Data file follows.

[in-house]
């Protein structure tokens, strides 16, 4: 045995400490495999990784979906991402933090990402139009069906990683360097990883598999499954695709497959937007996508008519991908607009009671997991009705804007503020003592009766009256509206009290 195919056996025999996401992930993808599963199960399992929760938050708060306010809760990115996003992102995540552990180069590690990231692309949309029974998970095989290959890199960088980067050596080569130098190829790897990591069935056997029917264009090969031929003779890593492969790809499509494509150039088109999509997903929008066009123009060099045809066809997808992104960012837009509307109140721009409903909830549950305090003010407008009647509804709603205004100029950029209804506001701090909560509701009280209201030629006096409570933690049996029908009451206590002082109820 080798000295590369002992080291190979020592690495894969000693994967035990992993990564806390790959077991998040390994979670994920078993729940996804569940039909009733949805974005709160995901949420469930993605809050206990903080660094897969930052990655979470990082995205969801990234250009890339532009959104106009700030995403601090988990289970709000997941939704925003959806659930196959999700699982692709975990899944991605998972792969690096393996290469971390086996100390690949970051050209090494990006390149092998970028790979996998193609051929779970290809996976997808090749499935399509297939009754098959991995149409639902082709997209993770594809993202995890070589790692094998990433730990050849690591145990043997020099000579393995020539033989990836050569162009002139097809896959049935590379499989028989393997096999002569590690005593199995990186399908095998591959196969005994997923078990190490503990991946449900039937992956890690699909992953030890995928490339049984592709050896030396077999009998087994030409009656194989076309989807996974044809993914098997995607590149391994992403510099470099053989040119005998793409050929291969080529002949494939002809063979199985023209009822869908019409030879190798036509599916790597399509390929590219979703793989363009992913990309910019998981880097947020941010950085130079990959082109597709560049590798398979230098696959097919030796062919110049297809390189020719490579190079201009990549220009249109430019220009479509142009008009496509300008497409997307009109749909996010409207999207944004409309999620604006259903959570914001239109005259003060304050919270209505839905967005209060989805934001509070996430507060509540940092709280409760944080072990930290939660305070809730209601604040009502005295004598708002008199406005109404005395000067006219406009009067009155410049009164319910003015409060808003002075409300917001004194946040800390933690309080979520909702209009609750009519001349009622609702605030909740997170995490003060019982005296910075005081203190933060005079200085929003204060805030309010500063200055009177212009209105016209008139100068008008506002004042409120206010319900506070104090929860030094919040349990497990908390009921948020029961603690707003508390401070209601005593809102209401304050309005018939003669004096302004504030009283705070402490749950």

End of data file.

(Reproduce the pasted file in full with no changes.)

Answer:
[in-house]
């Protein structure tokens, strides 16, 4: 045995400490495999990784979906991402933090990402139009069906990683360097990883598999499954695709497959937007996508008519991908607009009671997991009705804007503020003592009766009256509206009290 195919056996025999996401992930993808599963199960399992929760938050708060306010809760990115996003992102995540552990180069590690990231692309949309029974998970095989290959890199960088980067050596080569130098190829790897990591069935056997029917264009090969031929003779890593492969790809499509494509150039088109999509997903929008066009123009060099045809066809997808992104960012837009509307109140721009409903909830549950305090003010407008009647509804709603205004100029950029209804506001701090909560509701009280209201030629006096409570933690049996029908009451206590002082109820 080798000295590369002992080291190979020592690495894969000693994967035990992993990564806390790959077991998040390994979670994920078993729940996804569940039909009733949805974005709160995901949420469930993605809050206990903080660094897969930052990655979470990082995205969801990234250009890339532009959104106009700030995403601090988990289970709000997941939704925003959806659930196959999700699982692709975990899944991605998972792969690096393996290469971390086996100390690949970051050209090494990006390149092998970028790979996998193609051929779970290809996976997808090749499935399509297939009754098959991995149409639902082709997209993770594809993202995890070589790692094998990433730990050849690591145990043997020099000579393995020539033989990836050569162009002139097809896959049935590379499989028989393997096999002569590690005593199995990186399908095998591959196969005994997923078990190490503990991946449900039937992956890690699909992953030890995928490339049984592709050896030396077999009998087994030409009656194989076309989807996974044809993914098997995607590149391994992403510099470099053989040119005998793409050929291969080529002949494939002809063979199985023209009822869908019409030879190798036509599916790597399509390929590219979703793989363009992913990309910019998981880097947020941010950085130079990959082109597709560049590798398979230098696959097919030796062919110049297809390189020719490579190079201009990549220009249109430019220009479509142009008009496509300008497409997307009109749909996010409207999207944004409309999620604006259903959570914001239109005259003060304050919270209505839905967005209060989805934001509070996430507060509540940092709280409760944080072990930290939660305070809730209601604040009502005295004598708002008199406005109404005395000067006219406009009067009155410049009164319910003015409060808003002075409300917001004194946040800390933690309080979520909702209009609750009519001349009622609702605030909740997170995490003060019982005296910075005081203190933060005079200085929003204060805030309010500063200055009177212009209105016209008139100068008008506002004042409120206010319900506070104090929860030094919040349990497990908390009921948020029961603690707003508390401070209601005593809102209401304050309005018939003669004096302004504030009283705070402490749950």